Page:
Sources: IMF Staff Calculations.
A04ufig9

Financial Development Index

(Composite Index)

Citation: IMF Staff Country Reports 2017, 207; 10.5089/9781484309360.002.A004

Source: IMF Staff calculations.

12. During the 1990s, the BoU was proactive in encouraging competition by licensing new banks. As a result, the subsequent rise in the Financial Institutions Access Index (FIA) largely reflects the expansion of bank branch networks and ATMs. However, growth in the financial institutions index was much more muted after the initial surge of reforms in the 1990s, as the increase in competition and contestability in retail banking failed to translate into further gains in cost efficiency and reductions in interest rate spreads. In 2009, the BoU also facilitated the launching of innovative mobile payments products,, which helped to expand financial access—initially through mobile phone technology enabling customers to send and receive money without a bank account.t7 Mobile money services have since evolved, as individuals can now: save and obtain loans through their mobile money accounts; send and/or receive money to and from their mobile bank accounts; and engage in cross-border money transfers to selected East African countries using mobile money.8 However, mobile money transactions that are not linked to bank accounts are not captured by the index due to existing data limitations.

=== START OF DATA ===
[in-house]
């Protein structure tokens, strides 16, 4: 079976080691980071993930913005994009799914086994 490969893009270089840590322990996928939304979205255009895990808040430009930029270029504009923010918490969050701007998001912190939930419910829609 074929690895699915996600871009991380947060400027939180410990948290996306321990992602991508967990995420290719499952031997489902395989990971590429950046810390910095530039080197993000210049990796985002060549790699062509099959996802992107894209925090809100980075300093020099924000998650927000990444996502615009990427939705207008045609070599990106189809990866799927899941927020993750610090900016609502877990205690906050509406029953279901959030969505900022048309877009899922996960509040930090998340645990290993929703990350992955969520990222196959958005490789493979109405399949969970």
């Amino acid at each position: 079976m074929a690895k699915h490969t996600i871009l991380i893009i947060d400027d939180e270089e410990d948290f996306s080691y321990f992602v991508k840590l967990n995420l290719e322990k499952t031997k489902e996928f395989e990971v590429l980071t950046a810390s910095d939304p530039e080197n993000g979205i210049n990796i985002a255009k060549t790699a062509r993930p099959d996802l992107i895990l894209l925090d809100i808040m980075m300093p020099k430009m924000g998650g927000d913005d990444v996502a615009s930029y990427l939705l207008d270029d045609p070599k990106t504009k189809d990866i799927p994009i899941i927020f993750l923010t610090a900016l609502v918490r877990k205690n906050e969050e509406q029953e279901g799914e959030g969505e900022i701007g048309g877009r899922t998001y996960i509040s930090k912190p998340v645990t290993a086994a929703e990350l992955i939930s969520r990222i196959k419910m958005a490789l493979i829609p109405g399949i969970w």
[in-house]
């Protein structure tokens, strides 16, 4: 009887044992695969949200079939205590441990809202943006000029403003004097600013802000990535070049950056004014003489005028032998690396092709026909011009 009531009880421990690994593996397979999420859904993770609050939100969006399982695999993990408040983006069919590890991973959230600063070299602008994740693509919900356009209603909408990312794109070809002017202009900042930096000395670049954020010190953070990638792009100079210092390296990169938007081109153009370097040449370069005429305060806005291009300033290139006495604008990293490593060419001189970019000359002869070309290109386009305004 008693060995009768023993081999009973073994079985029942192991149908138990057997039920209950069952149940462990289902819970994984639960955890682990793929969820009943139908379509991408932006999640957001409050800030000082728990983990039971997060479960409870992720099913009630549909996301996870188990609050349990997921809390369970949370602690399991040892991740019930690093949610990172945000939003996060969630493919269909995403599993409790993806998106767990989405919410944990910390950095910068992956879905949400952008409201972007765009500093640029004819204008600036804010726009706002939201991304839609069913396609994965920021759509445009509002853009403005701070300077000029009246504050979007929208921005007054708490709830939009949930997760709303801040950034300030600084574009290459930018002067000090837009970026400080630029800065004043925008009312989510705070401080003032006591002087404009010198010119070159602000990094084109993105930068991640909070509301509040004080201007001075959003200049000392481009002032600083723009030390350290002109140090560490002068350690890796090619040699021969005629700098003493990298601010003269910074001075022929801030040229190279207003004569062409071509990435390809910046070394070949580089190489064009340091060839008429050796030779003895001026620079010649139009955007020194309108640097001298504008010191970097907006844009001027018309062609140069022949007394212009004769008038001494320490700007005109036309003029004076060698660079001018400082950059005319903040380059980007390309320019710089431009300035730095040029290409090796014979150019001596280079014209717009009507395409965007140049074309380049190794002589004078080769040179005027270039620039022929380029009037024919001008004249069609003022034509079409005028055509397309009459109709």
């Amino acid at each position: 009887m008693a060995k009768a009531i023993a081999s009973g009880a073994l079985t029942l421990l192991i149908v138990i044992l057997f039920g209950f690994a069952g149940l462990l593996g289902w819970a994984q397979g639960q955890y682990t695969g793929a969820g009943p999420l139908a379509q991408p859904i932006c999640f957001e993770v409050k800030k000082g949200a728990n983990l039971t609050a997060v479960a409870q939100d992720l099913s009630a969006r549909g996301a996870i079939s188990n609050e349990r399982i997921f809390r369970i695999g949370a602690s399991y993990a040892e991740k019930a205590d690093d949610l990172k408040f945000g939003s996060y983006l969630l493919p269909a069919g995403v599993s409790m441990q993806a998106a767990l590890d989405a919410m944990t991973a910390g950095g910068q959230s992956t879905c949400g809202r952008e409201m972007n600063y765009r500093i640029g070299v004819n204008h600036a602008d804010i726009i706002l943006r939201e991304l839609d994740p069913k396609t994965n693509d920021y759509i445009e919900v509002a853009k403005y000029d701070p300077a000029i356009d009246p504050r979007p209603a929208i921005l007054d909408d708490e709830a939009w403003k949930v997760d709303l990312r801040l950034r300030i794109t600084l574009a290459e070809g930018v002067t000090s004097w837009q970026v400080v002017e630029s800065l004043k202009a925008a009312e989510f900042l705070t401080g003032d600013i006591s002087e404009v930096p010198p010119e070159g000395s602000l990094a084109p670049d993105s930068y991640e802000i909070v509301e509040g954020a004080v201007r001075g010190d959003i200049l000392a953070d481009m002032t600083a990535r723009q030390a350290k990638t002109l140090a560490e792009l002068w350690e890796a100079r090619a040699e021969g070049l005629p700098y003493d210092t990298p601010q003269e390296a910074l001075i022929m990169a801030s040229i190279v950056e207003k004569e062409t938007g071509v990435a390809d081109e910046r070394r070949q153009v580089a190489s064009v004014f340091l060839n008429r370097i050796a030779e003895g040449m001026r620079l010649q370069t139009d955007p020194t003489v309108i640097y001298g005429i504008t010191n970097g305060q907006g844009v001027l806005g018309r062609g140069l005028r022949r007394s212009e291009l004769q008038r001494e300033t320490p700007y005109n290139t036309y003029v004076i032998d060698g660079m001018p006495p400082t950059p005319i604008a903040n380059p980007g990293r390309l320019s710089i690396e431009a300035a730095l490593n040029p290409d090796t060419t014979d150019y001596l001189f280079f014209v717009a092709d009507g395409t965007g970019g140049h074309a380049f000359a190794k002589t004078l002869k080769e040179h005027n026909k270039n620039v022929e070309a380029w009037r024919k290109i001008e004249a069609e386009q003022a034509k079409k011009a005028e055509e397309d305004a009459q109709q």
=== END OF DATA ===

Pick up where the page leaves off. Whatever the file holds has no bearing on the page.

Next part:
A04ufig10

Uganda: Financial Institutions Index

(Index, Highest Level = 1)

Citation: IMF Staff Country Reports 2017, 207; 10.5089/9781484309360.002.A004

Source: IMF Staff calculations.